Natural Disasters Plague of Justinian at Constantinople Part 2

About the plague of Justinian in Constantinope, history and aftermath of the death and destruction caused by the disease in the Byzantine empire.



From the beginning of the epidemic, Justinian prepared to meet the crisis as best he could. He appointed an official secretary to oversee the special problems caused by the plague. He paid guardsmen extra to remove the dead. At first, the dead were buried in cemeteries outside the city. As the disease spread, the corpses were thrown, without religious ceremonies, into the sea. Huge trenches outside the city walls later accommodated the growing number of the casualties. Volunteers helped with the disposal of the bodies as the epidemic rampaged, but after a while even the trenches were inadequate. At the peak of the plague, the bodies were barged across the harbor of the Golden Horn to the towers of Syae. The roofs of the towers were temporarily removed and the bodies were placed inside. The wind carried the stench into the city.

All trading stopped, and the city's food supply became exhausted. Justinian borrowed both money and food from foreign governments. The food was rationed to the people by soldiers.

Justinian himself became stricken with the plague. His wife, Queen Theodora, reigned during his illness. The daughter of an animal keeper of the Hippodrome, the controversial Queen Theodora had been an actress in her youth. The people of Constantinople resented her and blamed the plague on her alleged promiscuity during her earlier life. Justinian recovered and resumed his position of emperor. But he was never to regain his full physical strength, and like so many survivors of the plague, he suffered a speech defect.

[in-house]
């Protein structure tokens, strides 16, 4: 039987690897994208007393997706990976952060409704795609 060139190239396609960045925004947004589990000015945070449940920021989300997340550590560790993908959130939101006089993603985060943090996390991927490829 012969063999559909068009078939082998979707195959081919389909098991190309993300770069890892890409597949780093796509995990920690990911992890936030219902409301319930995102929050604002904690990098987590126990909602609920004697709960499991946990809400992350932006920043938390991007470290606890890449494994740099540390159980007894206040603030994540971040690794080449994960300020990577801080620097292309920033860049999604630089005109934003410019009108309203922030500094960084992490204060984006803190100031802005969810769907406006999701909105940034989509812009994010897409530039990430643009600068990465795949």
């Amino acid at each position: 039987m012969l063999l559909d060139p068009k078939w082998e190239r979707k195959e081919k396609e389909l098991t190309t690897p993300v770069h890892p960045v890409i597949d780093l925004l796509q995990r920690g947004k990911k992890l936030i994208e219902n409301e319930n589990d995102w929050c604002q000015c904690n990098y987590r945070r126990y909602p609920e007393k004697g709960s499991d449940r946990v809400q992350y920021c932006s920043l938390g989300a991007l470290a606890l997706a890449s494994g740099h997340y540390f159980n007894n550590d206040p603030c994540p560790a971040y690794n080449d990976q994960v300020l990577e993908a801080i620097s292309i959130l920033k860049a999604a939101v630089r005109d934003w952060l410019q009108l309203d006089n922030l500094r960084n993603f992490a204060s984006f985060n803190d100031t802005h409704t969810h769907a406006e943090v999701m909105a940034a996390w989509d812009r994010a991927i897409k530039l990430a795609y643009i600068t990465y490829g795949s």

The plague remained in Constantinople for four months. It peaked for three weeks, at which time the historian Procopius reported 5,000 as the daily death rate. The cold weather of the fall was believed to have helped end the epidemic in the Byzantine capital.

Aftermath: The plague of Justinian crippled Constantinople. It forced the Byzantine Empire into debt, and it killed over half of the city's population, including many aristocrats. Replacement of the casualties of the ruling class resulted in a shift of power and wealth to a new social faction. The disaster contributed to Emperor Justinian's failure to achieve his ambition of restoring supremacy of the Roman Empire. Moreover, the plague did not end in Constantinople. It continued to spread along the Byzantine trade routes into Africa, Asia Minor, and Europe. Remnants of the plague of Justinian are the hypothesized sources for later bubonic plagues in Italy and France throughout the 6th century.

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